Why is my back pain getting worse

Why does back pain occur?

Back pain is common. Almost everyone knows them and many visits to the doctor in Germany can be traced back to back pain. The causes are manifold. Most of the time, back pain reflects a discrepancy between aspiration and reality. We demand performance from our back that it cannot cope with due to our level of training. Our back is designed for movement (e.g. walking, running, climbing), but we mainly require static performance (e.g. sitting, standing, forced postures). We sit in the office every day, but want to hike on vacation. Our performance decreases with increasing age (approx. From the age of thirty), but we demand the same performance without additional training. In addition, emotions (fear, mood, joy) and stress on the back are reflected by increased muscle tension.

Back pain is therefore a mirror of our realities in life. With rare exceptions, they are not dangerous, always annoying and show us that we should do something differently.

 

Where does back pain come from?

Most of the pain comes from the muscles (myofascial pain). The required performance (claim) cannot be provided by the existing muscles (reality). An overwhelmed muscle always reacts in the same way. There is increased tension (entire muscle = muscle tension; individual muscle fibers = trigger points). The increased muscle tension reduces the blood flow to the muscle, which ultimately triggers the pain. In addition, permanent muscle pull (tension also means that the muscle is shorter than normal) overloads tendons and tendon-bone transitions (insertion tendinopathies). Muscles not only hurt locally, but can also trigger pain in distant places (radiation of pain).

Anyone who does not believe that muscles can cause such severe pain should realize that the pain of a heart attack is also triggered by a muscle with poor blood supply (heart muscle).

The causes of the incorrect strain on the muscles are a poor training condition of the muscles, non-optimal movement sequences or an imbalance (imbalance) between the stabilizing and moving muscles. An overload of the muscles can also result from permanent tension, e.g. in the case of stress, a reduced ability to relax or fear (psychophysical permanent tension).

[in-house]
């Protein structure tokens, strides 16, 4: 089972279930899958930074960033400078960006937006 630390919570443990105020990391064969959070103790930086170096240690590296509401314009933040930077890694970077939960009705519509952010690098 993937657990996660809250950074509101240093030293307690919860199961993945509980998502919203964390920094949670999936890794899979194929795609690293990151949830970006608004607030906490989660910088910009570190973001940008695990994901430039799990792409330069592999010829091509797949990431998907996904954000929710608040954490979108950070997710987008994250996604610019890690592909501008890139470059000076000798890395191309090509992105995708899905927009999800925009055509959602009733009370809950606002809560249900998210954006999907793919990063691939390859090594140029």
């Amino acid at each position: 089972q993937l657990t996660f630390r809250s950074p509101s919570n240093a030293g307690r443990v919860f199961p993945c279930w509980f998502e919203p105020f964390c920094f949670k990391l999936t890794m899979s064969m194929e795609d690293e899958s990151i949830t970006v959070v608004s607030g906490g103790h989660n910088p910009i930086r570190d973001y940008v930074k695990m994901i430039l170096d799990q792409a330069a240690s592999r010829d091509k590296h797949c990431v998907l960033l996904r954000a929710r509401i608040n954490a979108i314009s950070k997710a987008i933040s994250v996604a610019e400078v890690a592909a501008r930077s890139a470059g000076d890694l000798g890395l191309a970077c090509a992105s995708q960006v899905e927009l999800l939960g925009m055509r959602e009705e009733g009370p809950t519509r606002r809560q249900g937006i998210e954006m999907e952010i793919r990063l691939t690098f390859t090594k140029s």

Coordination disorders and a weakness of the stabilizing muscles lead to typical bad posture (e.g. head and shoulders are pulled forward, hollow back, pelvis tilted forward) and thus to incorrect strain on the spine and joints. Typical consequences are painful blockages (e.g. blockages of the head joints or the sacroiliac joint, rib blockages) and, in the long term, degenerative changes or overloads (intervertebral disc damage, osteochondrosis, arthrosis of the intervertebral joints). These degenerative changes are usually not painful and become more common with age. In only 5-10% of cases, the degenerative changes in the spine are the cause of back pain (specific back pain); they are usually incidental findings in X-ray or MRI images.

 

What does chronic back pain mean?

Chronic and acute back pain are differentiated based on the chronological sequence. Up to 6 weeks one speaks of an acute, then of a chronic back pain. The transitions are fluid. Furthermore, repeated episodes of back pain (3x / year or pain in 3 consecutive years) are referred to as chronic back pain.

In the case of acute back pain, you can often find a clear relationship between the individual causative findings (e.g. trigger points in the muscles) and the pain.

In the case of chronic back pain, there is no such clear cause-effect relationship. Although there is often a clear trigger ("I lifted myself up"), the pain is usually due to a mixture of different findings, e.g. high muscle tension due to stress combined with poor muscular stabilization of the spine and overloading of the intervertebral joints . In addition, there are changes in the processing of pain stimuli in our brain (pain memory).

 

Which diagnostics are useful for back pain?

As with a cold, in most cases no diagnosis is necessary.

If so, the most important measures are a medical consultation and a clinical examination. This is where the course is set as to whether further diagnostics (multimodal interdisciplinary diagnostics, MRI, X-rays, etc.) are necessary.

X-rays or MRI images that are performed without a good medical examination (“to take a look”, “just to be sure”) are not only unnecessary, but also dangerous. Unnecessary images are one of the causes of chronic back pain and often lead to unnecessary, potentially harmful, diagnostic and therapeutic interventions!

Chronic back pain has a variety of causes. A single finding often seems insignificant, but in combination with other factors it becomes more important for back pain ("it's all in the mix"). Chronic back pain requires interdisciplinary collaboration between several professional groups, doctors, psychotherapists, physiotherapists and training therapists. Multimodal diagnostics, the merging of the findings and the joint evaluation in the team are the prerequisites for the diagnosis and therapy planning. Multimodal interdisciplinary diagnostics are carried out in special therapy centers (e.g. back centers).